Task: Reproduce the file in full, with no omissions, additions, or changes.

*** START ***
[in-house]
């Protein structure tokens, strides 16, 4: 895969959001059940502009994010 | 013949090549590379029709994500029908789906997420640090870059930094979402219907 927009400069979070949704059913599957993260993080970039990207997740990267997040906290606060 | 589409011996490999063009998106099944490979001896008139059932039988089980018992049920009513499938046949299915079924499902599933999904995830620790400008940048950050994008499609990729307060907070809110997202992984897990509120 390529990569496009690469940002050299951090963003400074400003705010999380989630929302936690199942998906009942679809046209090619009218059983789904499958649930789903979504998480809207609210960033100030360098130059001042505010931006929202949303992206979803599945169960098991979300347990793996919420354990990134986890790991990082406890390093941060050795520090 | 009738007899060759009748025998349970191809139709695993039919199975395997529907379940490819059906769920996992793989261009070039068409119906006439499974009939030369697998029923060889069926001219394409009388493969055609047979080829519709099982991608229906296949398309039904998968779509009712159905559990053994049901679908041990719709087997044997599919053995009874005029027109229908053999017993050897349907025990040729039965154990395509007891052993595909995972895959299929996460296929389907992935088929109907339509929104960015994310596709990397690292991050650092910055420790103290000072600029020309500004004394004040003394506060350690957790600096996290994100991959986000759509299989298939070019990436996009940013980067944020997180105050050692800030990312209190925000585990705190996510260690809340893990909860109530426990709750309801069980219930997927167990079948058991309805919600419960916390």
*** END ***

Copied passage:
[in-house]
């Protein structure tokens, strides 16, 4: 895969959001059940502009994010 | 013949090549590379029709994500029908789906997420640090870059930094979402219907 927009400069979070949704059913599957993260993080970039990207997740990267997040906290606060 | 589409011996490999063009998106099944490979001896008139059932039988089980018992049920009513499938046949299915079924499902599933999904995830620790400008940048950050994008499609990729307060907070809110997202992984897990509120 390529990569496009690469940002050299951090963003400074400003705010999380989630929302936690199942998906009942679809046209090619009218059983789904499958649930789903979504998480809207609210960033100030360098130059001042505010931006929202949303992206979803599945169960098991979300347990793996919420354990990134986890790991990082406890390093941060050795520090 | 009738007899060759009748025998349970191809139709695993039919199975395997529907379940490819059906769920996992793989261009070039068409119906006439499974009939030369697998029923060889069926001219394409009388493969055609047979080829519709099982991608229906296949398309039904998968779509009712159905559990053994049901679908041990719709087997044997599919053995009874005029027109229908053999017993050897349907025990040729039965154990395509007891052993595909995972895959299929996460296929389907992935088929109907339509929104960015994310596709990397690292991050650092910055420790103290000072600029020309500004004394004040003394506060350690957790600096996290994100991959986000759509299989298939070019990436996009940013980067944020997180105050050692800030990312209190925000585990705190996510260690809340893990909860109530426990709750309801069980219930997927167990079948058991309805919600419960916390």